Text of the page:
For Families and Carers : Coeliac disease

We thought it was time to raise awareness about Coeliac Disease which is a condition that people with Down’s syndrome are more susceptible to.  It is a condition that may be overlooked and symptoms too readily explained away as ‘just part of Down’s syndrome’.  So constipation, which may be a symptom of Coeliac Disease, may be put down to low muscle tone rather than the person being given a proper medical examination.

What is Coeliac Disease?

With this condition, a person has a bad reaction to gluten which is a protein found in wheat, barley and rye. The wall of the small bowel (intestines) becomes inflamed and its lining becomes flat and this makes it harder for the body to absorb vitamins, minerals and calories.  Coeliac Disease is usually diagnosed in childhood, but it can develop at any age even if you haven’t previously shown any signs of having the condition.

Is Coeliac Disease more common in people with Down’s syndrome?

Coeliac Disease is an autoimmune condition and we know that, compared with the general population, people with Down’s syndrome have a higher chance of developing certain autoimmune conditions.

Autoimmune conditions are diseases where the immune system, the body’s defence mechanism against infection, attacks parts of the body in the same way that it would attack a germ. With Coeliac Disease the immune system wrongly identifies certain substances found in gluten as a threat to the body and attacks them. This is what causes the damage to the small bowel.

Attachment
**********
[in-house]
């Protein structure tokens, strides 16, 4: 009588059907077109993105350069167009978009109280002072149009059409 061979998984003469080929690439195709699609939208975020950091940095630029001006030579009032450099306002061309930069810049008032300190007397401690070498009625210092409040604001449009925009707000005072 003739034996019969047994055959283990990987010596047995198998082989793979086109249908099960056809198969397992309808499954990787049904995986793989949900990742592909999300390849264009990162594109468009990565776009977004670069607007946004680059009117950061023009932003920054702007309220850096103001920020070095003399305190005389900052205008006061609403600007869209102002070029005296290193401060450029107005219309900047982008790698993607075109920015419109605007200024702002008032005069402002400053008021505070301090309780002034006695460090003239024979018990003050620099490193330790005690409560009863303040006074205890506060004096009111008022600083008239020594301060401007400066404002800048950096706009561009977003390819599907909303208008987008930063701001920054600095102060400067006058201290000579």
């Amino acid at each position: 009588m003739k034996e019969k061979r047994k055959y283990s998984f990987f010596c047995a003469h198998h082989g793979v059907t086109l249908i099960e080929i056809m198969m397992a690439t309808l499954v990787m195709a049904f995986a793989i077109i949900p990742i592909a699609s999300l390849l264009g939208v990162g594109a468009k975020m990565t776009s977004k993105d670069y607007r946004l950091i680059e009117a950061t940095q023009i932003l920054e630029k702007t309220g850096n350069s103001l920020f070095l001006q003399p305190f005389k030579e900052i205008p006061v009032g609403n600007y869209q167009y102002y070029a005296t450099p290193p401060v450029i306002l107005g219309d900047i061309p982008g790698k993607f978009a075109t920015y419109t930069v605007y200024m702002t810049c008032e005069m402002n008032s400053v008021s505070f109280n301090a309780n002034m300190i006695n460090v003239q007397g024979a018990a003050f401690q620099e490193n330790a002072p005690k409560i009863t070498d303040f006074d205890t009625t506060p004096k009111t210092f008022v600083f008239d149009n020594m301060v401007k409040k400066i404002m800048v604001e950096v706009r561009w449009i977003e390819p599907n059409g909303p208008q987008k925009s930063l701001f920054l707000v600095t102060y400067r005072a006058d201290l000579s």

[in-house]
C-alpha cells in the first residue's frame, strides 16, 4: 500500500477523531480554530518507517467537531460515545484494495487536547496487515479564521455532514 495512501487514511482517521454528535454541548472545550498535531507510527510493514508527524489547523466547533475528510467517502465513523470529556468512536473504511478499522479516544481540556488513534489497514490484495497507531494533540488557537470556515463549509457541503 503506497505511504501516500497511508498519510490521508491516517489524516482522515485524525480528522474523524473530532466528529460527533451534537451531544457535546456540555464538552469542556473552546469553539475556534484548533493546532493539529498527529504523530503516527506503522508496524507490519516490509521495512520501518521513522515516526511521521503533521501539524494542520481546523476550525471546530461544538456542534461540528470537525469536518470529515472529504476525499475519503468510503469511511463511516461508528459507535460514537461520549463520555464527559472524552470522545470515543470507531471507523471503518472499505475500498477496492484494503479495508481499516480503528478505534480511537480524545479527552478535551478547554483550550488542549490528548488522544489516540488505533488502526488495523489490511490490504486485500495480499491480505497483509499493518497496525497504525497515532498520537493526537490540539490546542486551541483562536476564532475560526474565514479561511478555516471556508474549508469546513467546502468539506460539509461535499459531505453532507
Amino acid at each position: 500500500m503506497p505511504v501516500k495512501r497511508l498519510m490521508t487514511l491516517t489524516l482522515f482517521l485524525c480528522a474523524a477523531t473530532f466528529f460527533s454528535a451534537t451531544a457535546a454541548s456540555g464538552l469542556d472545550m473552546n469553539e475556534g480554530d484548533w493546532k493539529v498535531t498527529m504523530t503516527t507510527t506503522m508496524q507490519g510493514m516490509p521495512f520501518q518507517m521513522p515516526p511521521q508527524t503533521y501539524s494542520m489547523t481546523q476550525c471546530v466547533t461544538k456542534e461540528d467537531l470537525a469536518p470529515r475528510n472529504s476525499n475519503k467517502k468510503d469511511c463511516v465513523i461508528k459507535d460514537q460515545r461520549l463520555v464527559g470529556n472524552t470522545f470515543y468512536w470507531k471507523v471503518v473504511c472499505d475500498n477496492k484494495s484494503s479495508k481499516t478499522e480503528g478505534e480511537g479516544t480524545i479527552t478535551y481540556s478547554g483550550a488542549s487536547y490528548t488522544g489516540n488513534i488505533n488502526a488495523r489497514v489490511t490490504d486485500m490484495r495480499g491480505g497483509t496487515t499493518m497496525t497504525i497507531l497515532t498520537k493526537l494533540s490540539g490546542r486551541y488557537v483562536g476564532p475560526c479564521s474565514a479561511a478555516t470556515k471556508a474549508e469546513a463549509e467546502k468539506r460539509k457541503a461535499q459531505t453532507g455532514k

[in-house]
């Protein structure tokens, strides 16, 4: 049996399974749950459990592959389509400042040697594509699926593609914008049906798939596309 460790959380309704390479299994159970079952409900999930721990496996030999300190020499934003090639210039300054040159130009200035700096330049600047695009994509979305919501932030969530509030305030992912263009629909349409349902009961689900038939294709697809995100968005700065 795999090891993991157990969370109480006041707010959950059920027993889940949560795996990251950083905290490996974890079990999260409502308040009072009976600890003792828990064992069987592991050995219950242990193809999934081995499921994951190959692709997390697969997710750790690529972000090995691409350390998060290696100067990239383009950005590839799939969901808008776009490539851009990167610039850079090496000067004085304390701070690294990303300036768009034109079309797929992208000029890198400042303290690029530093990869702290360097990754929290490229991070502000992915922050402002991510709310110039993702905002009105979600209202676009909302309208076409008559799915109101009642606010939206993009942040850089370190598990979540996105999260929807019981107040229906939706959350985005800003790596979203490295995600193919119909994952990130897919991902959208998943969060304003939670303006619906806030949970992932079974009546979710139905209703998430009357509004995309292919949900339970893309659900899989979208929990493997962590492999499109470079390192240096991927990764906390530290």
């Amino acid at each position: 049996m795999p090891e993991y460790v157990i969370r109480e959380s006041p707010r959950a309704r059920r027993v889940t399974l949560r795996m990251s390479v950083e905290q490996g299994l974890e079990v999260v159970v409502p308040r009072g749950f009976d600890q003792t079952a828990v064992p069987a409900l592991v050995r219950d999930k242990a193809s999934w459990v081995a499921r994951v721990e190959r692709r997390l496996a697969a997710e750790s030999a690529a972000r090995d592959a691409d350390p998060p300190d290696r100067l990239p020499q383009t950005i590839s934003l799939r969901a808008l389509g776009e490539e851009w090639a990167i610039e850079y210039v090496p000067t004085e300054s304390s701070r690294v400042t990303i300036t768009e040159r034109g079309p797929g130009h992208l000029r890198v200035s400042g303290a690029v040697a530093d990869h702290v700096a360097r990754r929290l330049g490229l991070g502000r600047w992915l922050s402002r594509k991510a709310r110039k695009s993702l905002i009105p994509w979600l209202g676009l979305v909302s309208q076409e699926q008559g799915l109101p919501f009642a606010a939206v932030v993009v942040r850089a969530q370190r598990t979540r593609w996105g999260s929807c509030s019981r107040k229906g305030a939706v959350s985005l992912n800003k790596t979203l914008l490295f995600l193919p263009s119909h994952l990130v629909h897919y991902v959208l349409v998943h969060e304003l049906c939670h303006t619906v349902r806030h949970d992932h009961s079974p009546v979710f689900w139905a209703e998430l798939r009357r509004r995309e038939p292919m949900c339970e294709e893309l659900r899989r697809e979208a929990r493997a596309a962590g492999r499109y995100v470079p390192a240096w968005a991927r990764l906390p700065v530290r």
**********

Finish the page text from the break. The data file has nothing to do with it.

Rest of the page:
The DSA are collaborating with a research team at the University of Bristol who are investigating Feeding and Autoimmunity in Down’s syndrome. The team is looking for new parents willing to complete a questionnaire about their child’s feeding and health as a young baby and at six and twelve months. They will also ask about the child’s health yearly after this until the age of 5 years old. It is hoped that the study will help us understand why children with Down’s syndrome are more likely to experience problems with their hormones and their gut, help reduce this risk and lead to the development of new treatments to help with feeding. Further information about the study can be found here.

What to look out for

Here are some of the more common symptoms of Coeliac Disease

Diarrhoea (which may be quite smelly)

Weight loss

Abdominal pain/discomfort

Passing wind and bloating

Feeling tired, lack of energy or motivation (because the body is having difficulty taking in nutrients from food)

In children, not growing at the expected rate

As with any medical condition that occurs, parents/supporters should never allow symptoms to be dismissed because a person has Down’s syndrome. Conditions such as Coeliac Disease can be managed, and its effects reduced, once properly diagnosed.

There can, of course, be other reasons for these symptoms to occur rather than because someone has Coeliac Disease.  If someone with Down’s syndrome is showing some of these symptoms, it’s always a good idea to get them checked out with their GP.

How is the condition diagnosed?

The process of diagnosing Coeliac Disease starts with an assessment by a GP of a person’s symptoms and a physical examination. The GP may then arrange for a blood sample to be taken to test for antibodies that are usually present in people who have Coeliac Disease.